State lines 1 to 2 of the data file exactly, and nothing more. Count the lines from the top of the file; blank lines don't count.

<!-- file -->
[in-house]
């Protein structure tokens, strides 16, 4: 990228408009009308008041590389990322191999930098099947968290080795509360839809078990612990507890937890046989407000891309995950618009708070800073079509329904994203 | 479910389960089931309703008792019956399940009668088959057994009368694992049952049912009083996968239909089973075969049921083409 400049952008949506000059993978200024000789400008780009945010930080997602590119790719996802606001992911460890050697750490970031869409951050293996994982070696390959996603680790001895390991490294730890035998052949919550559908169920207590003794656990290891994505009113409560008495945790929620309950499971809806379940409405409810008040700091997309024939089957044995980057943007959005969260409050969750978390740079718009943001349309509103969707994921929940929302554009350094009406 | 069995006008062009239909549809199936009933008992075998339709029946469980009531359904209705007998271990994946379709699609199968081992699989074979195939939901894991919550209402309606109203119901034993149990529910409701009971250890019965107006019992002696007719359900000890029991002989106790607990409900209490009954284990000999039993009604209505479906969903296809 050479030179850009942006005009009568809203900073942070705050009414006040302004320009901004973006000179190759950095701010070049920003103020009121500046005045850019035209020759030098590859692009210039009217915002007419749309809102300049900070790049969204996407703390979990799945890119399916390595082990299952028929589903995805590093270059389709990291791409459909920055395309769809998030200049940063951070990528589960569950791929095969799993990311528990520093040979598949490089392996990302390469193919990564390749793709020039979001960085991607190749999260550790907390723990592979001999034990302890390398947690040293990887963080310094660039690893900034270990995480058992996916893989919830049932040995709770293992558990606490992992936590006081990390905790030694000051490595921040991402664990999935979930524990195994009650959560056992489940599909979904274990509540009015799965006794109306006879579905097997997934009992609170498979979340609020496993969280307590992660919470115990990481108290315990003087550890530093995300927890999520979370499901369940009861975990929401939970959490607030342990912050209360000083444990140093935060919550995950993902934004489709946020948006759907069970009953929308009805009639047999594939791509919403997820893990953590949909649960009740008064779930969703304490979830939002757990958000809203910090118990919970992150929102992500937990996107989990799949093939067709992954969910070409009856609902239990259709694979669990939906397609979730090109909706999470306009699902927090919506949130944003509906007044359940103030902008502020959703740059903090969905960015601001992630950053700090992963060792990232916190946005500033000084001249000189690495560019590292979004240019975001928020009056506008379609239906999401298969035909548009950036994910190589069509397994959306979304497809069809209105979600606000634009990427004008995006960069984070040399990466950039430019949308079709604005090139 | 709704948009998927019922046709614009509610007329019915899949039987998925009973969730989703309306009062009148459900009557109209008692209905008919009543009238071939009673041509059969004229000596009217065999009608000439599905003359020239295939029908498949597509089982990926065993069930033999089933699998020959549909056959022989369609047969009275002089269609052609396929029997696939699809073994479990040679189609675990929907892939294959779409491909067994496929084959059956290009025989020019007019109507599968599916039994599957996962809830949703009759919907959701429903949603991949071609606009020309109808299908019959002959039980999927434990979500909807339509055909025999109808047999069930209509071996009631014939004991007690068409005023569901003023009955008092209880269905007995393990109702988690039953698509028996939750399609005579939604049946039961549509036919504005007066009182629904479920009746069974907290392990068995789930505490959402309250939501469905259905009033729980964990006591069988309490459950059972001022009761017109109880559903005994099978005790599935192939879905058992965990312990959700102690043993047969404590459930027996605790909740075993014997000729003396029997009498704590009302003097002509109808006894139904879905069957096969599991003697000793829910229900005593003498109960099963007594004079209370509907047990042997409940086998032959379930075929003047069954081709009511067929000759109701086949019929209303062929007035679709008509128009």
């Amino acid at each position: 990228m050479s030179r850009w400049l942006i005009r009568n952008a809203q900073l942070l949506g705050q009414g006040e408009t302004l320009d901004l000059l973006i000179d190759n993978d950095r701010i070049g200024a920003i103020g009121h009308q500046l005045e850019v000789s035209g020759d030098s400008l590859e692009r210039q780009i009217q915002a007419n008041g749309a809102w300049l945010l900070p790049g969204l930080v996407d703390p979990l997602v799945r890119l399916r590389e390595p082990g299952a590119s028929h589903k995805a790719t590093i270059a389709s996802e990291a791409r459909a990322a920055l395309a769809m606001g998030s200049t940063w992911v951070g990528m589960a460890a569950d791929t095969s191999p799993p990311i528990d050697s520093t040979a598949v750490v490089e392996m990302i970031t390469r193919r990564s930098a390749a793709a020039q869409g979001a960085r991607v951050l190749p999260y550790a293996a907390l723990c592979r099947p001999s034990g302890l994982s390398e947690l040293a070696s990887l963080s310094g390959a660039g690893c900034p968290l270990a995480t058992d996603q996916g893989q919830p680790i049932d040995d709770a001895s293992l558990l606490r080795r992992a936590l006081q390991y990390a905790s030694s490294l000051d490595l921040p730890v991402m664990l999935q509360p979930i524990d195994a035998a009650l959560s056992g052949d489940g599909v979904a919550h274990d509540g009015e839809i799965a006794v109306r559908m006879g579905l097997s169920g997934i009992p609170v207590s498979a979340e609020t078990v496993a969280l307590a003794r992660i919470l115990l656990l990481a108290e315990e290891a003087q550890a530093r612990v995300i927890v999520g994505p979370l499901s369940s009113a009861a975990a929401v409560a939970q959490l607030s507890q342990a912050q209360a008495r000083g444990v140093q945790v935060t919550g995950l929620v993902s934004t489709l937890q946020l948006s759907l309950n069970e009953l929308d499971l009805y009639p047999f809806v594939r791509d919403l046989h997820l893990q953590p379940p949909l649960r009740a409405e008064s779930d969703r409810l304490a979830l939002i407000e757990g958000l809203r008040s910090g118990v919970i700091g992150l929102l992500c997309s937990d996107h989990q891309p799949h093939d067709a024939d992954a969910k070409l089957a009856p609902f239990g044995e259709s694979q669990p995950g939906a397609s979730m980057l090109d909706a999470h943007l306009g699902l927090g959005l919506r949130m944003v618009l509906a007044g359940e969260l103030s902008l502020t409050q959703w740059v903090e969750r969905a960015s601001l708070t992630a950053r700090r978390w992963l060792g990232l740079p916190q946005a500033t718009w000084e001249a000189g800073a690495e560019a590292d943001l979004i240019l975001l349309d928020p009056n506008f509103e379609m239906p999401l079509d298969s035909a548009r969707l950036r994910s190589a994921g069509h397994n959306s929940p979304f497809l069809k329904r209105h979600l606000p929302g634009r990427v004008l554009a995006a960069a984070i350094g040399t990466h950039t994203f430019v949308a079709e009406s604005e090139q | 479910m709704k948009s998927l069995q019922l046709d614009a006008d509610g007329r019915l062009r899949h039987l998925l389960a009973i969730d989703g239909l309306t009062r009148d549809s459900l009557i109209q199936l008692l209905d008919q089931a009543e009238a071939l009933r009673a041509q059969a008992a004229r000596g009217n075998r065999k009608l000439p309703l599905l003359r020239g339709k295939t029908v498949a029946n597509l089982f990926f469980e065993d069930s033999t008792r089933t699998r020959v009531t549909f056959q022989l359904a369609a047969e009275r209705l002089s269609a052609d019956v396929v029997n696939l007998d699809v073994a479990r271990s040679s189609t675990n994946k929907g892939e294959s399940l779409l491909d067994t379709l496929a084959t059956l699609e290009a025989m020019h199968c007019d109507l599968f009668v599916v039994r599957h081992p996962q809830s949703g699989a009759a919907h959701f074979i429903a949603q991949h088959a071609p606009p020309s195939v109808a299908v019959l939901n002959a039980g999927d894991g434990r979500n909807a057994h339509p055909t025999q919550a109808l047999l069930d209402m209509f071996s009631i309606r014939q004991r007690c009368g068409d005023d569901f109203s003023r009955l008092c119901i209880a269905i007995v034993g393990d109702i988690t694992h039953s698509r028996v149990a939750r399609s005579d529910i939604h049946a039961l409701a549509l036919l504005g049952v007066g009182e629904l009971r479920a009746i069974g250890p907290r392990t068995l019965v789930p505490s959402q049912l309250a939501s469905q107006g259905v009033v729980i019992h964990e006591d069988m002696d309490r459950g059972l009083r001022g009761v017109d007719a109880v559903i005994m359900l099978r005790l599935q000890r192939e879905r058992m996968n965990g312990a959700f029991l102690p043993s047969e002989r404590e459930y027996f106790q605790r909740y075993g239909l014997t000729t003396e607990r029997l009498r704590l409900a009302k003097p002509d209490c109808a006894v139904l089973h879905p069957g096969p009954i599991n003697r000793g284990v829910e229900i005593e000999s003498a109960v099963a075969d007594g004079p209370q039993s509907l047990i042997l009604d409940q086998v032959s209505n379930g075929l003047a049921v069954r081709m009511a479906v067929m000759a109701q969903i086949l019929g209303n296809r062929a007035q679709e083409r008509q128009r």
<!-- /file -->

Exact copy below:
[in-house]
């Protein structure tokens, strides 16, 4: 990228408009009308008041590389990322191999930098099947968290080795509360839809078990612990507890937890046989407000891309995950618009708070800073079509329904994203 | 479910389960089931309703008792019956399940009668088959057994009368694992049952049912009083996968239909089973075969049921083409 400049952008949506000059993978200024000789400008780009945010930080997602590119790719996802606001992911460890050697750490970031869409951050293996994982070696390959996603680790001895390991490294730890035998052949919550559908169920207590003794656990290891994505009113409560008495945790929620309950499971809806379940409405409810008040700091997309024939089957044995980057943007959005969260409050969750978390740079718009943001349309509103969707994921929940929302554009350094009406 | 069995006008062009239909549809199936009933008992075998339709029946469980009531359904209705007998271990994946379709699609199968081992699989074979195939939901894991919550209402309606109203119901034993149990529910409701009971250890019965107006019992002696007719359900000890029991002989106790607990409900209490009954284990000999039993009604209505479906969903296809 050479030179850009942006005009009568809203900073942070705050009414006040302004320009901004973006000179190759950095701010070049920003103020009121500046005045850019035209020759030098590859692009210039009217915002007419749309809102300049900070790049969204996407703390979990799945890119399916390595082990299952028929589903995805590093270059389709990291791409459909920055395309769809998030200049940063951070990528589960569950791929095969799993990311528990520093040979598949490089392996990302390469193919990564390749793709020039979001960085991607190749999260550790907390723990592979001999034990302890390398947690040293990887963080310094660039690893900034270990995480058992996916893989919830049932040995709770293992558990606490992992936590006081990390905790030694000051490595921040991402664990999935979930524990195994009650959560056992489940599909979904274990509540009015799965006794109306006879579905097997997934009992609170498979979340609020496993969280307590992660919470115990990481108290315990003087550890530093995300927890999520979370499901369940009861975990929401939970959490607030342990912050209360000083444990140093935060919550995950993902934004489709946020948006759907069970009953929308009805009639047999594939791509919403997820893990953590949909649960009740008064779930969703304490979830939002757990958000809203910090118990919970992150929102992500937990996107989990799949093939067709992954969910070409009856609902239990259709694979669990939906397609979730090109909706999470306009699902927090919506949130944003509906007044359940103030902008502020959703740059903090969905960015601001992630950053700090992963060792990232916190946005500033000084001249000189690495560019590292979004240019975001928020009056506008379609239906999401298969035909548009950036994910190589069509397994959306979304497809069809209105979600606000634009990427004008995006960069984070040399990466950039430019949308079709604005090139 | 709704948009998927019922046709614009509610007329019915899949039987998925009973969730989703309306009062009148459900009557109209008692209905008919009543009238071939009673041509059969004229000596009217065999009608000439599905003359020239295939029908498949597509089982990926065993069930033999089933699998020959549909056959022989369609047969009275002089269609052609396929029997696939699809073994479990040679189609675990929907892939294959779409491909067994496929084959059956290009025989020019007019109507599968599916039994599957996962809830949703009759919907959701429903949603991949071609606009020309109808299908019959002959039980999927434990979500909807339509055909025999109808047999069930209509071996009631014939004991007690068409005023569901003023009955008092209880269905007995393990109702988690039953698509028996939750399609005579939604049946039961549509036919504005007066009182629904479920009746069974907290392990068995789930505490959402309250939501469905259905009033729980964990006591069988309490459950059972001022009761017109109880559903005994099978005790599935192939879905058992965990312990959700102690043993047969404590459930027996605790909740075993014997000729003396029997009498704590009302003097002509109808006894139904879905069957096969599991003697000793829910229900005593003498109960099963007594004079209370509907047990042997409940086998032959379930075929003047069954081709009511067929000759109701086949019929209303062929007035679709008509128009």